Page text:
In Oct of 1931 the American Literature Class of Milford organized a reading club for the purpose of studying books written by American authors. They had a full roster of Officers apparently elected and then had a book selection committee appointed by Supt Morgan .

When a little reading is done about this reading club, it might strike one that it was a “scheme” by the book publishers to get more books sold. There were dues paid by the members and with those proceeds books were being bought. The goal was to buy two books a week. At the end of 10 weeks it is thought that each member will own one book besides having the liberty of reading many others. Meetings were held regularly and the books were discussed. Imagination would think this club was rather short-lived.

1956 Bond Issue

A bond issue was approved by the voters of Milford Twp for $65,000 on 7 Feb 1956 for the construction of a new gym and three class rooms plus two restrooms and dressing rooms, training rooms and coach's office. The new gym will have a floor 88 ft long and 66 ft wide. Seating would be along the north side and accommodate approximately 600 and another 100 could be seated on the stage.

The per pupil cost of the Milford Twp School District is $298.12 for elementary students and $643.75 which is higher than most of the surrounding schools.

The bond issue required a 60% passage and it easily obtained that goal with 123 yeas and 63 nays. The poll was open from Noon to 7 PM.

The goal was to have the new facility ready for the start of the 1956-57 school year but, because of steel strike, that goal was delayed a few months. Plans were to begin construction as soon as possible as the thinking was the construction would not interfere with school. Resulting building pictures on page 115.

Phonograph in the Study Hall(?)

There's a brief note in the Sept 1928 student news section “The phonograph has been moved into the high school room and furnishes music for the lunch period and the noon hour, which is very enjoyable.” This is one of those bits of information that causes more questions than answers. Where had it been before? Who made the decision to move it? What type of machine was it- ie: a 78 rpm or a `roll type Edison'? Was it an electric model or an old style `hand crank up' model? Does that imply the students ate their `sack-lunches' in the study hall? Who was on the selection team for the type of music that was played? Did the School own the records or did students bring their music to school? Who was in control of the volume of the phonograph? How long did this `enjoyment' last- days, weeks, a semester, or a year or years?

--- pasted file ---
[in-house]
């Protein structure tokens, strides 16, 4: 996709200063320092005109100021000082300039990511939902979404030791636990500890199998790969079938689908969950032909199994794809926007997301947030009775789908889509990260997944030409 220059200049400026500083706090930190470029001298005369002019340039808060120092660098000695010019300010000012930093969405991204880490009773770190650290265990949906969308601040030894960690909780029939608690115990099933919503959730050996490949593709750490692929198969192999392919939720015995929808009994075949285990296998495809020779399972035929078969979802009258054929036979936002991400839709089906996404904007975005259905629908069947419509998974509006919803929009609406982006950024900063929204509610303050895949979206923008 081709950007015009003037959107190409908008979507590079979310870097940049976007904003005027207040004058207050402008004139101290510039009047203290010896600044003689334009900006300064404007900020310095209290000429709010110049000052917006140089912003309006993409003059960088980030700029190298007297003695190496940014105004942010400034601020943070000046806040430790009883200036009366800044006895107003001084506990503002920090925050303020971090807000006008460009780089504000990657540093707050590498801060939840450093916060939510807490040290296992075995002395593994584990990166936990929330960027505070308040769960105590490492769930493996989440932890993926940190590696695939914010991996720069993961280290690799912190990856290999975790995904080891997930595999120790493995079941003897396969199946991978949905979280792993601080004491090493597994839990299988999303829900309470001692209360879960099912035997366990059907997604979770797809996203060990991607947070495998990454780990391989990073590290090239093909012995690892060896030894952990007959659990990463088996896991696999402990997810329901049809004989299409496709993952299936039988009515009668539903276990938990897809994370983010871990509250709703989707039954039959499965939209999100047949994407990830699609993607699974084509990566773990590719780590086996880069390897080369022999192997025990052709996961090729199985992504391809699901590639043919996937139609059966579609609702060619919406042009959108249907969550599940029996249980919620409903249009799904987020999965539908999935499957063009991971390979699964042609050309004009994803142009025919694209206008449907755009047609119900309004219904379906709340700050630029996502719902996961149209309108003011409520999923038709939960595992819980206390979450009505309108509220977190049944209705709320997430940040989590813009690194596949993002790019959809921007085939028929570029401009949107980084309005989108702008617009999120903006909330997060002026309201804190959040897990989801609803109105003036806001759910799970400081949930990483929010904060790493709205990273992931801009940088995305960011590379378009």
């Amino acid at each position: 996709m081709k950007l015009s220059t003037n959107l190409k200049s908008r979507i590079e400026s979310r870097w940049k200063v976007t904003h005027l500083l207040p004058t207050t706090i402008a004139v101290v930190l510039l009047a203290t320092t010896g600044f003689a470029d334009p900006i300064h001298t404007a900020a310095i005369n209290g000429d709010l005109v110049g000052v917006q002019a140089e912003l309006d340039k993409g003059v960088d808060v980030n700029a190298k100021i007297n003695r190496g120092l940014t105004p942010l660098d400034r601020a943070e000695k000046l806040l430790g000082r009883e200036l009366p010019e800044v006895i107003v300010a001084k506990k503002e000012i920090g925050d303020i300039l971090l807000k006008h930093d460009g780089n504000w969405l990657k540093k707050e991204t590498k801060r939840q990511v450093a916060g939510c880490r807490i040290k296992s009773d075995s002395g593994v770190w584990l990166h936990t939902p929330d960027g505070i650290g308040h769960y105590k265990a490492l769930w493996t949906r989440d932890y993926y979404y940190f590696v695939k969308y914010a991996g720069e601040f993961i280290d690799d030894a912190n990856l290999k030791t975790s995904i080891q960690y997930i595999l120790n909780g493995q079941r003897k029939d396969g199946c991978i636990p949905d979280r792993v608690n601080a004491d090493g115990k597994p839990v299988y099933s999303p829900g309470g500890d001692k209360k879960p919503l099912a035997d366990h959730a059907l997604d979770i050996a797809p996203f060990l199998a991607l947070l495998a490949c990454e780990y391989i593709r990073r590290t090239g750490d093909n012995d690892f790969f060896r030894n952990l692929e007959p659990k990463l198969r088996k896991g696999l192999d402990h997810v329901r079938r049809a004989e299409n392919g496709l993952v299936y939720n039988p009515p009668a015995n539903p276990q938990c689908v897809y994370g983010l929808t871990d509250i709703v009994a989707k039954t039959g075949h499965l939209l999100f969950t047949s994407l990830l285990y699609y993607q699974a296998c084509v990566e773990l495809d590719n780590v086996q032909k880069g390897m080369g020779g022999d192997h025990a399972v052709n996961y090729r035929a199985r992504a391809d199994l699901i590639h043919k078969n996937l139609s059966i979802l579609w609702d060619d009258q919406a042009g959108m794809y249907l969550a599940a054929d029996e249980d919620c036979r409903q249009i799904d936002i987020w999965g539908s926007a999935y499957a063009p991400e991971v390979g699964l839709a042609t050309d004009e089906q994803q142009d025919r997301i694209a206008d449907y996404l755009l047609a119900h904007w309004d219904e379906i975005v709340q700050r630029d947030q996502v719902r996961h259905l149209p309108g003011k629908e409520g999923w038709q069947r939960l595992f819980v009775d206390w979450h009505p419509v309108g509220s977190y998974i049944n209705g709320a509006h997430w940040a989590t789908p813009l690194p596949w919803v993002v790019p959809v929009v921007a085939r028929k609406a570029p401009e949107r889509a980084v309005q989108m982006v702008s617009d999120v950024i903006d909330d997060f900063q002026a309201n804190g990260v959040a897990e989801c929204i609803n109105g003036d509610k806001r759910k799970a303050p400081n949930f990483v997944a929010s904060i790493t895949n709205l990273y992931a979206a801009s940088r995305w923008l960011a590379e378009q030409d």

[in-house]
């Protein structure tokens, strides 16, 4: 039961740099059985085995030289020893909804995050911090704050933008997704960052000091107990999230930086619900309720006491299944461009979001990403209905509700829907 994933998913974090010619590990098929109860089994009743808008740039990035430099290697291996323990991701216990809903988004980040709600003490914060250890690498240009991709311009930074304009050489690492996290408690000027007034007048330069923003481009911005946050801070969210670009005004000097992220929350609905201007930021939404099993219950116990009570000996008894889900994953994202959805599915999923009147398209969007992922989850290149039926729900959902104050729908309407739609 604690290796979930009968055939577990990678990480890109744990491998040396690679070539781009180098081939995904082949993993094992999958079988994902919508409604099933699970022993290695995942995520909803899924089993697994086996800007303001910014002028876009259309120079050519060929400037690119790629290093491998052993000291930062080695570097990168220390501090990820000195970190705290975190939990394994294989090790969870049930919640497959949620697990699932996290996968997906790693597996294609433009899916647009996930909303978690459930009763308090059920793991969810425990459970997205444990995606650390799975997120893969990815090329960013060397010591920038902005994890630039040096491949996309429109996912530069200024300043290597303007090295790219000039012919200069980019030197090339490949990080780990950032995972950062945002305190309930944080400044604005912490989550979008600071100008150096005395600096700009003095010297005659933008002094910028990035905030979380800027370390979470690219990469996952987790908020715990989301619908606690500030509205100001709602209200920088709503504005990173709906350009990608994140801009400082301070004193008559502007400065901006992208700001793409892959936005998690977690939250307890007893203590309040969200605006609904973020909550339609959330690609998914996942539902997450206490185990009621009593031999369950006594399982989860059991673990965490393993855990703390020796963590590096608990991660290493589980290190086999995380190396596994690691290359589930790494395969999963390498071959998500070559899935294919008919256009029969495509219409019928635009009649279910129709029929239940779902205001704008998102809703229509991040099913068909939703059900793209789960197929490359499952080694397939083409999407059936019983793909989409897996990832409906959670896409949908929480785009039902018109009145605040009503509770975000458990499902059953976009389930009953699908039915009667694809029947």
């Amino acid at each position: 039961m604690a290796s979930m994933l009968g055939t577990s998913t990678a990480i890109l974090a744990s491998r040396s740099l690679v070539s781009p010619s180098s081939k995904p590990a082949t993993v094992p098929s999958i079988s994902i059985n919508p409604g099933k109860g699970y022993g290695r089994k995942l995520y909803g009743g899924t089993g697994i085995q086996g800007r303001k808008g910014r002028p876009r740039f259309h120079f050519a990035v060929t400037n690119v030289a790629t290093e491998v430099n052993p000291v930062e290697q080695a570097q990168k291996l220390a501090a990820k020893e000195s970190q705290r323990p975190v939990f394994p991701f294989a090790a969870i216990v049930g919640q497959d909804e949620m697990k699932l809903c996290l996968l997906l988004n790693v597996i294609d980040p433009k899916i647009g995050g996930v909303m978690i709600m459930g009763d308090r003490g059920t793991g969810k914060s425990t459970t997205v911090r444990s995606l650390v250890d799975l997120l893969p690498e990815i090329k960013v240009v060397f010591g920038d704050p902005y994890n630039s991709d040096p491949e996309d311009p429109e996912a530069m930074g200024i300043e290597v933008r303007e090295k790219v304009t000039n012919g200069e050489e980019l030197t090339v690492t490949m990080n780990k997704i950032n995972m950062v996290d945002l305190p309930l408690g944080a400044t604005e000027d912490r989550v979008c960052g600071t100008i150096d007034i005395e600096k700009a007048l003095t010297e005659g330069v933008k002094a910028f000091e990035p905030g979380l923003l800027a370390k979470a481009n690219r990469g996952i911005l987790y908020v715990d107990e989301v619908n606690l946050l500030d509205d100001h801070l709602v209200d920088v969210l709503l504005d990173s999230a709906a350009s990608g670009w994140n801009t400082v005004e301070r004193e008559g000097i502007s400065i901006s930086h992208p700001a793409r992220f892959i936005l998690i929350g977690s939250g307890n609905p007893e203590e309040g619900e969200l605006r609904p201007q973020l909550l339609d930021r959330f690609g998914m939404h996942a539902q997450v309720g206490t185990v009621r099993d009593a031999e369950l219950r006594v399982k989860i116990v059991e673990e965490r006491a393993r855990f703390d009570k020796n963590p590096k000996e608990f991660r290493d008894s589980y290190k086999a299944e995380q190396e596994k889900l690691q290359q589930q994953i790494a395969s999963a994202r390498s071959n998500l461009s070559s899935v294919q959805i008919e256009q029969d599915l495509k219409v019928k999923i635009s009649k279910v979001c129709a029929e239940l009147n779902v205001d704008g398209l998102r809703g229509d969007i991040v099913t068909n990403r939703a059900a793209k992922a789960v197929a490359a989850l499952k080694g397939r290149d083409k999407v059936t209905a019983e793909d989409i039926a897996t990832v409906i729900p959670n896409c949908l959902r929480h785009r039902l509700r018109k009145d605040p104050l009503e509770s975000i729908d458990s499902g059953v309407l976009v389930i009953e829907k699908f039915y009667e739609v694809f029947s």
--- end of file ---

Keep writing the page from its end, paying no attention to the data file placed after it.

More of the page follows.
Milford Defeats Jordon

From the Nevada Paper in the Fall of 1931: The Milford baseball boys played the Jordan boys Wed evening, Milford won with the score of 10-0. Max Arrasmith`32, one of Milford's players, had the misfortune to get hit with the bat and knocked unconscious. He was rushed to Ames to a doctor by Supt Morgan. Max is a junior and expects to return to school in a few days.

Corn husking vacation at Milford will start October 24 and end November 3rd.

The first six weeks exams were given Thursday and Friday.

The Junior girls called on Max Arrasmith Thursday noon.

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Page 326 of 354

© 2012 Mark Christian